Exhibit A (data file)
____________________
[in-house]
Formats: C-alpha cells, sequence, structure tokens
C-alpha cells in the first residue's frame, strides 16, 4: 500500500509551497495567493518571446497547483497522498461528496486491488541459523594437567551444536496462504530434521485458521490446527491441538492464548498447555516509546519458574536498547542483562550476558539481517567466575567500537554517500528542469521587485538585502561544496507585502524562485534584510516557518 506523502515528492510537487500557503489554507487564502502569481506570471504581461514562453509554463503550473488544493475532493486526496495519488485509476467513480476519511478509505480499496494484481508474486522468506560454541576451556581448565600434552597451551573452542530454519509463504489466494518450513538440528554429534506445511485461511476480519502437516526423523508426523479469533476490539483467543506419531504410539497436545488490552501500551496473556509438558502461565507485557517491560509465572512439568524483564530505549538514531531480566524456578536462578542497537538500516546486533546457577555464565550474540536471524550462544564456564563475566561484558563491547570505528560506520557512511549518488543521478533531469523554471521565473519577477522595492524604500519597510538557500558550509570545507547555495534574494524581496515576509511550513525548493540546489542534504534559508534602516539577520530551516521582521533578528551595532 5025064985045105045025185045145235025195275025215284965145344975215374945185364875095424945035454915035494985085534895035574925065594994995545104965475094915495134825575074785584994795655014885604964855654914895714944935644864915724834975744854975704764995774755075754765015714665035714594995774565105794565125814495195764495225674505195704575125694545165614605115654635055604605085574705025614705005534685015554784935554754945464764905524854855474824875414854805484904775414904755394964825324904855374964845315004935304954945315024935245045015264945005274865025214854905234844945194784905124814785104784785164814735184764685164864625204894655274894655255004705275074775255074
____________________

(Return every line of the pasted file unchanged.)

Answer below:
[in-house]
Formats: C-alpha cells, sequence, structure tokens
C-alpha cells in the first residue's frame, strides 16, 4: 500500500509551497495567493518571446497547483497522498461528496486491488541459523594437567551444536496462504530434521485458521490446527491441538492464548498447555516509546519458574536498547542483562550476558539481517567466575567500537554517500528542469521587485538585502561544496507585502524562485534584510516557518 506523502515528492510537487500557503489554507487564502502569481506570471504581461514562453509554463503550473488544493475532493486526496495519488485509476467513480476519511478509505480499496494484481508474486522468506560454541576451556581448565600434552597451551573452542530454519509463504489466494518450513538440528554429534506445511485461511476480519502437516526423523508426523479469533476490539483467543506419531504410539497436545488490552501500551496473556509438558502461565507485557517491560509465572512439568524483564530505549538514531531480566524456578536462578542497537538500516546486533546457577555464565550474540536471524550462544564456564563475566561484558563491547570505528560506520557512511549518488543521478533531469523554471521565473519577477522595492524604500519597510538557500558550509570545507547555495534574494524581496515576509511550513525548493540546489542534504534559508534602516539577520530551516521582521533578528551595532 5025064985045105045025185045145235025195275025215284965145344975215374945185364875095424945035454915035494985085534895035574925065594994995545104965475094915495134825575074785584994795655014885604964855654914895714944935644864915724834975744854975704764995774755075754765015714665035714594995774565105794565125814495195764495225674505195704575125694545165614605115654635055604605085574705025614705005534685015554784935554754945464764905524854855474824875414854805484904775414904755394964825324904855374964845315004935304954945315024935245045015264945005274865025214854905234844945194784905124814785104784785164814735184764685164864625204894655274894655255004705275074775255074